This answer is not complete, but it is a start.
One of the most significant differences is:
Weather models use measurements, whereas climate models do not
Put another way: a weather model is an initial value problem. The initial values that go in are of essential importance for the result to be correct.
A climate model solves what is primarily a boundary value problem. The initial values should not matter. In fact, climate models are "spun up", that means, to determine the climate 2000–2100, the model run may start in 1950 to get rid of initial values. Then, the relevant information is not the weather or March 23, 2063; but the statistics of the weather (mean, standard deviation, etc.), over 2060–2090 (for example).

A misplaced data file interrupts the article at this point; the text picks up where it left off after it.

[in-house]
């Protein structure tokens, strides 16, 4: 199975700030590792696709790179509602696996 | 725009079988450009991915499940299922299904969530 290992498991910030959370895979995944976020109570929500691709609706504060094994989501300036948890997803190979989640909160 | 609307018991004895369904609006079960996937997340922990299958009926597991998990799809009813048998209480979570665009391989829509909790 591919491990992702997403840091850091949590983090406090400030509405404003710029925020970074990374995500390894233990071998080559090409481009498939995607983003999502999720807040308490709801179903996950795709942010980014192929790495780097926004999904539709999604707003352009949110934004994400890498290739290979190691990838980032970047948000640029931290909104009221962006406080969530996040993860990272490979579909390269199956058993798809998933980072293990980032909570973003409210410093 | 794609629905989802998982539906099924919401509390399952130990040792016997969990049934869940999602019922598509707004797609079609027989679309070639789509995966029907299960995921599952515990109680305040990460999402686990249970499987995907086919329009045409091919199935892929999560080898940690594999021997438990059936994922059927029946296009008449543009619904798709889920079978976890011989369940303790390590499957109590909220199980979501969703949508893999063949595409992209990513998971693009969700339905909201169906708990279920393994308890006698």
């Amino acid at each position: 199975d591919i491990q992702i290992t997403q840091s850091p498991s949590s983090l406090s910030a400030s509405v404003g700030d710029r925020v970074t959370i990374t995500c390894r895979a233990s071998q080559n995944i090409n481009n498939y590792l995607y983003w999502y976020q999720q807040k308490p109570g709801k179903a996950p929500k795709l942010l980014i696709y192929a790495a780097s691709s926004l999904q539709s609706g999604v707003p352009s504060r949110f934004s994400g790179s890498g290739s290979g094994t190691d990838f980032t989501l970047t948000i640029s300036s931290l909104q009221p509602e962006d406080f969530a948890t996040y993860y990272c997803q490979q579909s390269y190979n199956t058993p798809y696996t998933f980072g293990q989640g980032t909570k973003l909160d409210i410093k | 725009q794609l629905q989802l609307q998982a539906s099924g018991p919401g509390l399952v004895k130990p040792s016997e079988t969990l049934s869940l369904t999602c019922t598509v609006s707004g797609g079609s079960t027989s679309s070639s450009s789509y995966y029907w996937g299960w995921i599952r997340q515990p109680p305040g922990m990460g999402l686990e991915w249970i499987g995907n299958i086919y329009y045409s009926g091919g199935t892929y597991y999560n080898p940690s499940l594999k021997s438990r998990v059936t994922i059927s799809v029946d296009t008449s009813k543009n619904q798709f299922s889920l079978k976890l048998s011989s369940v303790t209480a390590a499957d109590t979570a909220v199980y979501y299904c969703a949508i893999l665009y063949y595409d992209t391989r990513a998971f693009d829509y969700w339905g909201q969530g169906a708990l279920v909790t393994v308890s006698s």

So if a climate model runs 1900–2100, it is not expected to reproduce the climate for a particular year. This is commonly misunderstood, and might be taken by climate skepticists as showing that climate models don't work (for example, “they don't reproduce the recent lack of significant atmospheric warming!”, not realising that this doesn't matter). Different are analysis or reanalysis (weather) models, that do use measurements, and therefore do represent the weather in a particular year accurately.
As stated before, this is only a partial answer. There are many more important differences, but this is one of the most important ones.